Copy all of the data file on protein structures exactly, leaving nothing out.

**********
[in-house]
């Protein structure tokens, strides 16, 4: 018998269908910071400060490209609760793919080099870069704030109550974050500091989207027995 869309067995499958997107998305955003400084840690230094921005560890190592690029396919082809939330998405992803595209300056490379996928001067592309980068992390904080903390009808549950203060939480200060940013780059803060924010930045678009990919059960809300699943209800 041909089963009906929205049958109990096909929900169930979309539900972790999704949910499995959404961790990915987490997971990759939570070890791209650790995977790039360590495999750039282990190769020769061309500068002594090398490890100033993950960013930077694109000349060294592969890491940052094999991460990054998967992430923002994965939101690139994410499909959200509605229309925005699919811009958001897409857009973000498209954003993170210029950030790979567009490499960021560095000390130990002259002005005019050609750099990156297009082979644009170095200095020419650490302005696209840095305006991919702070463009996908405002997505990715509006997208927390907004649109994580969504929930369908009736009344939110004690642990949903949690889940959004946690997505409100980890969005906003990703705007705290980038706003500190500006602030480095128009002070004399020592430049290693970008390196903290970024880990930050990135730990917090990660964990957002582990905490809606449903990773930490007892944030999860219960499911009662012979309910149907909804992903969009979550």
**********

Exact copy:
[in-house]
């Protein structure tokens, strides 16, 4: 018998269908910071400060490209609760793919080099870069704030109550974050500091989207027995 869309067995499958997107998305955003400084840690230094921005560890190592690029396919082809939330998405992803595209300056490379996928001067592309980068992390904080903390009808549950203060939480200060940013780059803060924010930045678009990919059960809300699943209800 041909089963009906929205049958109990096909929900169930979309539900972790999704949910499995959404961790990915987490997971990759939570070890791209650790995977790039360590495999750039282990190769020769061309500068002594090398490890100033993950960013930077694109000349060294592969890491940052094999991460990054998967992430923002994965939101690139994410499909959200509605229309925005699919811009958001897409857009973000498209954003993170210029950030790979567009490499960021560095000390130990002259002005005019050609750099990156297009082979644009170095200095020419650490302005696209840095305006991919702070463009996908405002997505990715509006997208927390907004649109994580969504929930369908009736009344939110004690642990949903949690889940959004946690997505409100980890969005906003990703705007705290980038706003500190500006602030480095128009002070004399020592430049290693970008390196903290970024880990930050990135730990917090990660964990957002582990905490809606449903990773930490007892944030999860219960499911009662012979309910149907909804992903969009979550």